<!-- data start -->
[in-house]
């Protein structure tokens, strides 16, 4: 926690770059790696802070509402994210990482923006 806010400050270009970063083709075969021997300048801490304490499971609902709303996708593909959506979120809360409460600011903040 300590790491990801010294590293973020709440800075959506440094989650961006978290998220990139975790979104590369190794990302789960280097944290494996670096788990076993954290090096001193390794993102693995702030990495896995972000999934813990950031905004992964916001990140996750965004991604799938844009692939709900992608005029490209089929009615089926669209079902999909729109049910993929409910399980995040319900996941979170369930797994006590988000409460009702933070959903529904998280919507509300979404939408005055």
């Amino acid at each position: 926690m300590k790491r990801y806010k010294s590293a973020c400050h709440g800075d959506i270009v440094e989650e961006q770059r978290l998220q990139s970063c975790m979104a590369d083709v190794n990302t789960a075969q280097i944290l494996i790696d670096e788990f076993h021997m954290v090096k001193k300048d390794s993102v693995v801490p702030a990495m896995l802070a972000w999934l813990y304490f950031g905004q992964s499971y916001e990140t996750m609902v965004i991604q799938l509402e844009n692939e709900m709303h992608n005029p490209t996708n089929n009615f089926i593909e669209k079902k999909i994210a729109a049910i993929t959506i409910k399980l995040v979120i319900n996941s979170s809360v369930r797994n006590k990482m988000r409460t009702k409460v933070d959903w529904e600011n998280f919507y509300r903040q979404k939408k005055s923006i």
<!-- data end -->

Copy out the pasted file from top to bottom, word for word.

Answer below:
[in-house]
């Protein structure tokens, strides 16, 4: 926690770059790696802070509402994210990482923006 806010400050270009970063083709075969021997300048801490304490499971609902709303996708593909959506979120809360409460600011903040 300590790491990801010294590293973020709440800075959506440094989650961006978290998220990139975790979104590369190794990302789960280097944290494996670096788990076993954290090096001193390794993102693995702030990495896995972000999934813990950031905004992964916001990140996750965004991604799938844009692939709900992608005029490209089929009615089926669209079902999909729109049910993929409910399980995040319900996941979170369930797994006590988000409460009702933070959903529904998280919507509300979404939408005055």
């Amino acid at each position: 926690m300590k790491r990801y806010k010294s590293a973020c400050h709440g800075d959506i270009v440094e989650e961006q770059r978290l998220q990139s970063c975790m979104a590369d083709v190794n990302t789960a075969q280097i944290l494996i790696d670096e788990f076993h021997m954290v090096k001193k300048d390794s993102v693995v801490p702030a990495m896995l802070a972000w999934l813990y304490f950031g905004q992964s499971y916001e990140t996750m609902v965004i991604q799938l509402e844009n692939e709900m709303h992608n005029p490209t996708n089929n009615f089926i593909e669209k079902k999909i994210a729109a049910i993929t959506i409910k399980l995040v979120i319900n996941s979170s809360v369930r797994n006590k990482m988000r409460t009702k409460v933070d959903w529904e600011n998280f919507y509300r903040q979404k939408k005055s923006i």